Paul Salmon, hotelier and restaurateur, is championing a new brand of Jamaican cool.
Words by Natasha Were. Photography by Michael Condran and Corey Hamilton.
The owner of legendary Negril getaway the Rockhouse Hotel, and managing partner in the growing international chain of Miss Lily’s Caribbean restaurants, Paul Salmon’s diverse businesses celebrate the best of Jamaica, its people and its culture.
Both at home and abroad, Salmon’s businesses embody the bright colours, vibrant flavours and lively sounds of Jamaica. For those able to travel to the island, the Rockhouse Hotel offers plenty of sun, fun and rum, alongside a programme of activities that offer genuine cultural experiences. For those who can’t, Jamaica goes to them. Miss Lily’s, now present in Soho and the East Village in New York, and at the Sheraton in Dubai, serves up a virtual experience of Jamaica: cheerful vibes, tasty jerk treats and fresh organic juices recreate that vacation feeling, in the middle of busy city centres.
Championing Jamaica’s food, music and people was not Salmon’s Plan A, however. Born and raised in Australia, Salmon’s goal was to work as a Wall Street trader in New York. And that he did, until he went on vacation to Jamaica…
“As a youngster and cricket fan, I grew up in an era when the West Indies team dominated the world competition so I had always been interested in travelling there,” he says. “But it wasn’t until ’89 or ’90 that I first went there with friends. We spent several weeks travelling around the island by bus and got to meet so many people,” he recalls. “It was a tropical paradise, of course, and the natural beauty was breathtaking, but it was the people that really captivated me: their vibrancy, positivity and zest for life.”
So when, in 1994, the opportunity arose to invest in a hotel there, he felt the timing was right. “The boutique hotel wave was gathering momentum at the time. The emphasis on great design, personal service and creating connections to the local environment were something that got me really excited – and I think it’s critical to follow one’s passions,” he says.
Perched on a low cliff at the western end of Negril, with steps carved from the rock leading down to a serene bay, the Rockhouse’s location is idyllic. In the first year, the new owners renovated all the rooms, added a cliff-top pool and an upscale restaurant and, in subsequent years, adjoining properties were acquired, bringing the total room number to 34 and adding a world-class spa, fitness centre and boutique.
Despite having all the trappings of a luxury hotel, it has none of the pretence. “One of our goals has always been to have a place that is fun to visit and is affordable and inclusive,” Salmon explains. “We have a broad mix of guests including great representation from the music, arts and media industries.”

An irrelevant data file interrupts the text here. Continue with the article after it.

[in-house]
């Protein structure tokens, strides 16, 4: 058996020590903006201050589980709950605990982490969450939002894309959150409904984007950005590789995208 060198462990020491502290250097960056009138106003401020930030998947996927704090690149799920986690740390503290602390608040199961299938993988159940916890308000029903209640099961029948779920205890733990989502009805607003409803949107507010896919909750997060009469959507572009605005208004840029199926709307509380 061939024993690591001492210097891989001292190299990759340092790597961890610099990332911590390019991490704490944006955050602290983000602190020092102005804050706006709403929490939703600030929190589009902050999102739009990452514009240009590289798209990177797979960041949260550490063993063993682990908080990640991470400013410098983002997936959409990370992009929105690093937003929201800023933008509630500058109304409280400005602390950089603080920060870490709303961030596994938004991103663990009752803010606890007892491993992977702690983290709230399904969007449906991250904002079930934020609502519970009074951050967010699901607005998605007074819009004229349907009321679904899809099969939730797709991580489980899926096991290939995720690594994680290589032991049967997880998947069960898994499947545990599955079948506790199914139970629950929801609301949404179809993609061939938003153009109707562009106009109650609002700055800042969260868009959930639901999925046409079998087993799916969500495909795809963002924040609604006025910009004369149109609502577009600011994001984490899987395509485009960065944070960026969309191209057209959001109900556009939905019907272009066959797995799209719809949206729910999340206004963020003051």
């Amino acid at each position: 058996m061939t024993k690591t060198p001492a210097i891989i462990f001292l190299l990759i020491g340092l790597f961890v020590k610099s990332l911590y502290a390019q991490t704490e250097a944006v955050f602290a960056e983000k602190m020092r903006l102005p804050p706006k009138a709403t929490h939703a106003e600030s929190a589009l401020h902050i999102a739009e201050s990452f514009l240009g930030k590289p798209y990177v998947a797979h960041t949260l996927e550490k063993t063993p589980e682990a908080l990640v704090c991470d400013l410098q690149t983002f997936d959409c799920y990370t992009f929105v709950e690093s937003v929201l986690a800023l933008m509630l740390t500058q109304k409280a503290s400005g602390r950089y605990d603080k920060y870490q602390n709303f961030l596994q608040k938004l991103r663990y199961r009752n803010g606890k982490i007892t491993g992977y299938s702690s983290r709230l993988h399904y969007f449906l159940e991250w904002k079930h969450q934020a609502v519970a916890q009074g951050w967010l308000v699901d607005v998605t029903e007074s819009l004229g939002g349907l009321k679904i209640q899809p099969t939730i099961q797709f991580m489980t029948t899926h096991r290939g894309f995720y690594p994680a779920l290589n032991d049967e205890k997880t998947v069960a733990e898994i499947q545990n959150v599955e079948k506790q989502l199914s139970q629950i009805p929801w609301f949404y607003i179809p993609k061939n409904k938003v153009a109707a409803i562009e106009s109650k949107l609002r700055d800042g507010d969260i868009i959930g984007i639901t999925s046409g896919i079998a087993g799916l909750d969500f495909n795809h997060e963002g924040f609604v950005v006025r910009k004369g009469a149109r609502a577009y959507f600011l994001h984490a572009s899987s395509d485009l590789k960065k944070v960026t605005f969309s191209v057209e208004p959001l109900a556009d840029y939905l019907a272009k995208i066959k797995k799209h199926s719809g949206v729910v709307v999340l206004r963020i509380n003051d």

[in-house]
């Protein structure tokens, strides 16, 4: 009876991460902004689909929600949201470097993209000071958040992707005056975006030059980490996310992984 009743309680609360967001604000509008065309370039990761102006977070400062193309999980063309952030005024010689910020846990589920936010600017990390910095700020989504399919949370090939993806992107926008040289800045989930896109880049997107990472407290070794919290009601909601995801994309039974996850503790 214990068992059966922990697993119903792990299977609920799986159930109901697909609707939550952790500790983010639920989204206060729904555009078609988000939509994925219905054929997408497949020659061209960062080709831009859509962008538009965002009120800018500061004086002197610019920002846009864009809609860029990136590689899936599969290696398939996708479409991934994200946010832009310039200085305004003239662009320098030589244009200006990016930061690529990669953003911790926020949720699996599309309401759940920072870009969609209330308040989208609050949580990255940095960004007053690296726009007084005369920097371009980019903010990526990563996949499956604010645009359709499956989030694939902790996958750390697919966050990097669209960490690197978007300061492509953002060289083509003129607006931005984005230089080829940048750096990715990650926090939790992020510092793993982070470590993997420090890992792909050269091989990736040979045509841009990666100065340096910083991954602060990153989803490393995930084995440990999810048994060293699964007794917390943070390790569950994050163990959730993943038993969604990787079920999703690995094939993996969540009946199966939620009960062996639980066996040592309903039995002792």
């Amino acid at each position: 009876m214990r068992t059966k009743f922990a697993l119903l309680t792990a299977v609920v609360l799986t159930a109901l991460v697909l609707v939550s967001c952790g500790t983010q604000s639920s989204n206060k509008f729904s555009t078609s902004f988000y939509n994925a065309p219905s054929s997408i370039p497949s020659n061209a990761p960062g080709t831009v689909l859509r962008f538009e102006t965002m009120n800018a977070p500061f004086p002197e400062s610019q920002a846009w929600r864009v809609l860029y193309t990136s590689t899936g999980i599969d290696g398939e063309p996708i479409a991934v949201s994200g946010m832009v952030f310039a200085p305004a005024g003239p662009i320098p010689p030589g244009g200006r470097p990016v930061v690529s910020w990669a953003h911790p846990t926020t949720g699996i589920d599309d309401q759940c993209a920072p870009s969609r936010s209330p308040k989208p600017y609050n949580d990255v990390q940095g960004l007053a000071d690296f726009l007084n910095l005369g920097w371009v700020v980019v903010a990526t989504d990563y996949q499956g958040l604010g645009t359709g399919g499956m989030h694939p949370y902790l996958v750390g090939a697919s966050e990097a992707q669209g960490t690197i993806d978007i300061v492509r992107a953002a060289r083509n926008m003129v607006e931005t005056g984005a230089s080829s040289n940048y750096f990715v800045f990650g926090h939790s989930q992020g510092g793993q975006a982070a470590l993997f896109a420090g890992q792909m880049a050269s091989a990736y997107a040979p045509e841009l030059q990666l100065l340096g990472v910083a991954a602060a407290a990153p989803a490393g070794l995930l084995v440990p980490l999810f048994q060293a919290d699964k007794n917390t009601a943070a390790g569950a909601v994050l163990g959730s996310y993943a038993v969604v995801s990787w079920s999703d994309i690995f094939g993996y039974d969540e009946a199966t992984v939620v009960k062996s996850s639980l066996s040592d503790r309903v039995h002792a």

Hip and upbeat, it appeals to a young and young-at-heart clientele seeking a more meaningful travel experience. What Salmon really strives for at the Rockhouse, he says, is to create a business that has soul. And this he achieves through a variety of social and environmental programmes.
The resort is Green Globe certified, for instance, and thus minimises use of natural resources and negative impact on the environment; it also has its own organic farm, an on-site woodworking shop that produces much of the hotel’s furniture, and it organises an annual Green Globe Quiz designed to raise environmental awareness among local students.
For guests, in addition to the traditional Caribbean vacation activities, they can also join drumming, cooking and dance classes, and can visit and help out on projects sponsored by the Rockhouse Foundation, the charitable arm of the hotel.
Set up in 2004, the foundation is another facet of Salmon’s commitment to creating an ethically sound, sustainable business.
Since its inception the foundation has raised over US$3.5 million, which it has invested in transforming and upgrading five local schools, and in renovating and expanding the Negril Community Library.
“We looked at the needs of the community and education – especially early childhood education – was an area that struggled in terms of facilities, so it seemed a natural place to start,” he says.“Kids are the future so helping them is a positive idea that everybody can get behind.” The difference that he has been able to make to the lives of local people, he says, is the achievement of which he is most proud.
From downtown restaurants to a boutique hotel and an educational charity, Salmon’s various endeavours don’t just have Jamaica in common – they are also all shaped by a drive to create positive impacts. As he puts it, it’s about “giving our guests an amazing boutique hotel vacation, making our awesome Jamaican team partners in our success, taking care of the environment, and giving back to our community.” In other words, a win-win situation all round. And that’s irie.
PAUL'S JAMAICA MUST-DO'S
Place to eat? Scotchie’s in Montego Bay.
Favourite beach? Negril Beach.
Don't miss? Live music!
Never travel without? A sense of humour and an open attitude.
comments powered by Disqus